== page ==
and so he goes into exile. He and his family flee the village and their home compound is
burned to the ground. Now Okonkwo’s best friend, Obierka, who
helps Okonkwo during his exile, wonders, “Why should a man suffer so grievously for an offense
he had committed inadvertently?” As is often the case in the village, the answer
comes in the form of a proverb. “As the elders said, if one finger brought oil it
soiled the others.” Okonkwo had done wrong, and he must be exiled, or else the whole community
might be punished for what just he had done. This attitude preys on the community’s fear
of being entirely destroyed along with their communal memory of elders and ancestors.
And that desire to keep the community intact at all costs is why the community ultimately
doesn’t follow Okonkwo at the end of the novel.
But then of course even though they don’t follow him, the community can’t stay intact.
Why? Well, because missionaries. And the British Empire. Which are really branches of the same tree.
When the first missionaries appear before Okonkwo and his family, during their exile, only one young person
was truly captivated, Okonkwo’s first son, Nwoye. And Okonkwo can sense his son slipping away,
and filled with his tragic rage, he tries to control him by pinning him down at the
throat and threatening him. And as you may know if you’ve ever tried
threatening a teenager, threats only drive them further away, and after this incident,
Nwoye joins the missionaries for good. What can I say, Okonkwo, you should’ve read
more young adult novels. And Okonkwo’s takeaway from this experience
is not that he’s a jerk, but instead that his son is weak. He sits, staring into a fire,
and reflects upon his son’s departure and remembers that people called him “the Roaring
Flame.” And as he considers this, “Okonkwo’s eyes were opened and he saw the whole matter
clearly. Living fire begets cold, impotent ash.”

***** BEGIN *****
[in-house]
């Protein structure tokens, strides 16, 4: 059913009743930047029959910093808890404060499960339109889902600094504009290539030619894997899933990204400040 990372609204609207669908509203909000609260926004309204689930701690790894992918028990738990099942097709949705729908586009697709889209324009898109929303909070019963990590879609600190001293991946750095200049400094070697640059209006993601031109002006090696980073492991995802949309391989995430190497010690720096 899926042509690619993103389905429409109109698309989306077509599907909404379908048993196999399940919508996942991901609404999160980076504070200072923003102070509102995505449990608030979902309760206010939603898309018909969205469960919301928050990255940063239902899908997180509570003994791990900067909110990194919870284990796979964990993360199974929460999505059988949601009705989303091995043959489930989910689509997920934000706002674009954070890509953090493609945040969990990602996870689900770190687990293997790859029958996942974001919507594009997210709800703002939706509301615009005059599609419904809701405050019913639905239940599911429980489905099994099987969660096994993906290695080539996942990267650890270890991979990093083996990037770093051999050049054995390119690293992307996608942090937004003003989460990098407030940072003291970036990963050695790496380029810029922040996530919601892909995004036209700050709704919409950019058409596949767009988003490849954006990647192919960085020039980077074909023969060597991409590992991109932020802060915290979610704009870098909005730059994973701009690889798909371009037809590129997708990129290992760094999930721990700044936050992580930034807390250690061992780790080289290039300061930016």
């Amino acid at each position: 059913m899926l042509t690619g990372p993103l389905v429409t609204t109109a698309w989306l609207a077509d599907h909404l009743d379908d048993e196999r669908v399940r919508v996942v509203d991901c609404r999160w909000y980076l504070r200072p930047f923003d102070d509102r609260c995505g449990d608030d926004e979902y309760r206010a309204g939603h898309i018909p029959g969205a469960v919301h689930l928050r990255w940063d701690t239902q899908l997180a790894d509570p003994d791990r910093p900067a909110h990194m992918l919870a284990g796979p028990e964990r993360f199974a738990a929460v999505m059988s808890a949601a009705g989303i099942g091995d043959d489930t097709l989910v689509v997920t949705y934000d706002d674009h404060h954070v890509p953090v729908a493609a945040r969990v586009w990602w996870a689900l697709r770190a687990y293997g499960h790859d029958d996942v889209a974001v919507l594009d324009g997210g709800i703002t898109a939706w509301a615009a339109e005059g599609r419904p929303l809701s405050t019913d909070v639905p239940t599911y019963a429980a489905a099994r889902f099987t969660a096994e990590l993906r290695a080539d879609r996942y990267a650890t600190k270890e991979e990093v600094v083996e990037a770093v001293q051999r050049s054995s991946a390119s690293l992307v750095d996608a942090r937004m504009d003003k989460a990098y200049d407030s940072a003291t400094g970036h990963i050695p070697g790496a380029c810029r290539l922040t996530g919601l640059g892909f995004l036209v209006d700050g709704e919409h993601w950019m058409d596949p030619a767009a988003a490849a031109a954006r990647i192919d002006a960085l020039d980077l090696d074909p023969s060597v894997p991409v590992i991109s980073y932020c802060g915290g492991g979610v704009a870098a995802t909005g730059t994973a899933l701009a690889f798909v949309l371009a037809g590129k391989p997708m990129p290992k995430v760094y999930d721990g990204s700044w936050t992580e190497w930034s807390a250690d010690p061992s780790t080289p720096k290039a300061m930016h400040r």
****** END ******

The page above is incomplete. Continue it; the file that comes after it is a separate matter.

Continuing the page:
So Okonkwo decides that he was the roaring flame and that his son is the cold, impotent ash.
Oooh man, Okonkwo’s eyes get opened a lot in Things Fall Apart, but his eyes never actually get opened!
By the time Okonkwo returns from exile, a Christian missionary church has arrived in
his own village, and many people have converted to Christianity.
The first converts are those outcasts from society, they’re not even allowed to cut
their hair. And that reminds us that it’s not only the
Europeans who at times have failed to see human beings as human beings.
So those outcasts are the initial converts and it eventually leads to the arrival of
the British Empire and radical change in Igbo society.
And in that we see how the community’s obsession with strength and stability ultimately leads
to weakness and instability. Just as it does in Okonkwo’s life.
So the British Empire follows on the heels of the church and sets up courts and police
and prisons and trading posts. And then finally, Okonkwo’s world completely
crumbles. We’ll talk more about that next week but
for today, I want to end with another author who wrote about power in colonial Africa,
Frantz Fanon, who talked about means of resistance. In one of his most famous works about how
power operates, his final invocation, his gesture of resistance is, ‘O my body, make
of me always a man who questions!’ And maybe that’s where Okonkwo fell down.
He isn’t able to question a system that discards individuals for the perceived greater
good. And he isn’t able to question his own narrow definition of strength.
But let me submit to you that these problems are not exclusive to 19th century Igboland.
Like Okonkwo and his community, we both as individuals and as communities also struggle
to see other human beings as human beings and just as in Things Fall Apart, the consequences
are often disastrous. Thanks for watching. I’ll see you next week.
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This post was previously published on YouTube.